After contentious elections, MSA must work to build UMN campus trust

The real fight starts now.

MSA candidates make their opening statements at the MSA Debate in Coffman Memorial Union Theatre on Wednesday, Feb. 22, 2017.

Meagan Lynch

MSA candidates make their opening statements at the MSA Debate in Coffman Memorial Union Theatre on Wednesday, Feb. 22, 2017.

Daily Editorial Board

The election is over, and the dust has settled. In the heavily contentious election, Trish Palermo and Erik Hillesheim ran a successful campaign to secure the Minnesota Student Association (MSA) presidency and vice presidency for next school year. They, along with a body of students passionate to make a difference, will be tasked with the duty to confront a variety of campus issues. The real fight starts now.

Toward the end of the campaign, a series of contentious allegations divided much of the student body. However, a note released Tuesday by Abeer Syedah, the incumbent MSA president, confirmed that one of the primary objectives moving forward will be to heal the division and mistrust among the student body that arose out of the latest election. By doing so, this will promote a better climate of cooperation and a movement toward progress.

In a race where many of the nominees had strong leadership at the University, one priority of the next administration ought to be breaking down sources of division. By learning from what has worked during the campaign trail, hearing the voices of candidates and learning what issues are important to their students, MSA can create a unified platform for the coming year.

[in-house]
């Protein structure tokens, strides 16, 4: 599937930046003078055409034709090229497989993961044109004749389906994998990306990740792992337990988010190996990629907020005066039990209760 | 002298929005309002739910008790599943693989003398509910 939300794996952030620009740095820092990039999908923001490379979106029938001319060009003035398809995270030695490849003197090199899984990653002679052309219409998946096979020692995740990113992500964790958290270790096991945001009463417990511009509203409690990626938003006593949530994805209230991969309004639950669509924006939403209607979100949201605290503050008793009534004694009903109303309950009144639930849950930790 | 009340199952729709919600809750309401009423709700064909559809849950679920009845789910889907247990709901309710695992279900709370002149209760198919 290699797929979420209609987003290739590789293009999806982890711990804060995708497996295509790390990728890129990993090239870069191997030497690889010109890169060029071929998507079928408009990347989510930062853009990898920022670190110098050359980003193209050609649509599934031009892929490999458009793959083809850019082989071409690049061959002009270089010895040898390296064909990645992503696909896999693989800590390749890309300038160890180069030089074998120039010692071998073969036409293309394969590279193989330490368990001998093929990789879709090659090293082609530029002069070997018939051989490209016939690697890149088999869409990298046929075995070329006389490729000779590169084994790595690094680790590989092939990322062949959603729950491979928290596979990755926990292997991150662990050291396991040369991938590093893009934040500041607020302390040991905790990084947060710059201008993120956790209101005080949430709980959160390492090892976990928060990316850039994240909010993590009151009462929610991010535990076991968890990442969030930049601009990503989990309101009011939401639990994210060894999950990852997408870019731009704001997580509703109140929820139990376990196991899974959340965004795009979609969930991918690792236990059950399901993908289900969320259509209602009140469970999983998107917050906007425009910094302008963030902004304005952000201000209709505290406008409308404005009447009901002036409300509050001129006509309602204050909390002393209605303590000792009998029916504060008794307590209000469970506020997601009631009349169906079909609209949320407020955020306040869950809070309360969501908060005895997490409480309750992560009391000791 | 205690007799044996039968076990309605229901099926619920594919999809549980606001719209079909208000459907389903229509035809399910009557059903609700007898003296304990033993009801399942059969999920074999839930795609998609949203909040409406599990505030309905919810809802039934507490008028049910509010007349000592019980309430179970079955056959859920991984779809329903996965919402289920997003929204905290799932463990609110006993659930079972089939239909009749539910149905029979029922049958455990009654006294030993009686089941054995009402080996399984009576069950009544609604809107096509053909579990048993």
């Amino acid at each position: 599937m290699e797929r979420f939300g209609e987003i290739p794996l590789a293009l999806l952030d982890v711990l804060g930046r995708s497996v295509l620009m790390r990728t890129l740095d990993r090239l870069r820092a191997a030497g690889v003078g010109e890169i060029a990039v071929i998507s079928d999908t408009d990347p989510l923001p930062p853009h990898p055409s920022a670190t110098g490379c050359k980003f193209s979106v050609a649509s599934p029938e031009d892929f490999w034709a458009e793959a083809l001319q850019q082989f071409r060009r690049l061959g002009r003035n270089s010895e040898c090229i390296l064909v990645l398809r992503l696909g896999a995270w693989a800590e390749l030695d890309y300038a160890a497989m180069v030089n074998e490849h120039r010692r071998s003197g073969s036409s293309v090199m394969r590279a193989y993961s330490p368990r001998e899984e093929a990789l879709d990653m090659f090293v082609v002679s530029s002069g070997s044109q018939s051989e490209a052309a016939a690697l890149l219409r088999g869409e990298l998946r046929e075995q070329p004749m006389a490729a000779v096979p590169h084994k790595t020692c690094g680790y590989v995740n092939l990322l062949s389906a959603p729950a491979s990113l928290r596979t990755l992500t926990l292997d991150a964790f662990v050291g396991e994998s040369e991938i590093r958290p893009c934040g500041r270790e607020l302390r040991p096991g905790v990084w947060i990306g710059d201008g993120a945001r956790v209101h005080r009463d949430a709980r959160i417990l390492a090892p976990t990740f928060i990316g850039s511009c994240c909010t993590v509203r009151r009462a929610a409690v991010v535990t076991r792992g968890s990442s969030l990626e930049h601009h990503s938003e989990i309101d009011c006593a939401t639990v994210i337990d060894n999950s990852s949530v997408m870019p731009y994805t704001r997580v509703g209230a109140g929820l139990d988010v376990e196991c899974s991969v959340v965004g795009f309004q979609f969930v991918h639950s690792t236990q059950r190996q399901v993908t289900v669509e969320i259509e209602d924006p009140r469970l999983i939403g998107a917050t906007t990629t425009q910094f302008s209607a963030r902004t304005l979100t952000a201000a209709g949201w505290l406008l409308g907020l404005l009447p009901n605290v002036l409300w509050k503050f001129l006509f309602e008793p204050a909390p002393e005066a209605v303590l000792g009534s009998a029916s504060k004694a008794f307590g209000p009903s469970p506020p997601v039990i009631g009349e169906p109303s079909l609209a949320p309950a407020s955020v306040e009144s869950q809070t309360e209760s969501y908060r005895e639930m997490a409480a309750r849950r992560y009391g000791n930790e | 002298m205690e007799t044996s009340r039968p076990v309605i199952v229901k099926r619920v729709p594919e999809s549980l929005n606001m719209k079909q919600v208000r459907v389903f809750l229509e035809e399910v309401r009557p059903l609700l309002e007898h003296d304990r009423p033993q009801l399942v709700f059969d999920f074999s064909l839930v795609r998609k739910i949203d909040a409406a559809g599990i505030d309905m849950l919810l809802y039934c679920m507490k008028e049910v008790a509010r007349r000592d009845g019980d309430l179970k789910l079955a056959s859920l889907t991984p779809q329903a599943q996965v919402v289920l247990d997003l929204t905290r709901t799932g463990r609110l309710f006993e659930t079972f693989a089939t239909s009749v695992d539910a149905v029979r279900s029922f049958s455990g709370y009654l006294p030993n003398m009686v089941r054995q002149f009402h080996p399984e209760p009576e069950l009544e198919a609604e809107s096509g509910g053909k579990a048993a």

While the various campaigns covered a breadth of issues in great depth, we encourage the future administration to act on data. Data collection is uniquely different than petitioning. Petitioning relies on individuals signing specific policy changes they believe are valuable. However, data on the prevalence of mental illness, commonly used resources on campus, etc. are far less accessible. By constructing this type of data acquisition platform, MSA can make evidence-based decisions and expand on campus resources that face clear deficits. A great example of this was the effort made last year to attain class evaluations online — something accessible to all students.

This year, the proposed tuition increase will also provide an opportunity for the MSA to become more vocal. At a time when college tuition and debt are at all-time highs, the role of student representation has become more defined. These issues also feed into the need to have student representation at Board of Regents meetings, which are a key deciding factor of University policy.

As the MSA’s current leadership transitions — ushering a new group of student-leaders — MSA has its work cut out for itself. Bringing the campus together by soothing the divisiveness formed from aggressive campaigning and then working together to reform important issues on campus — such as tuition hikes, student representation, resource accessibility and administrative transparency — are all part of building a stronger and more functional campus.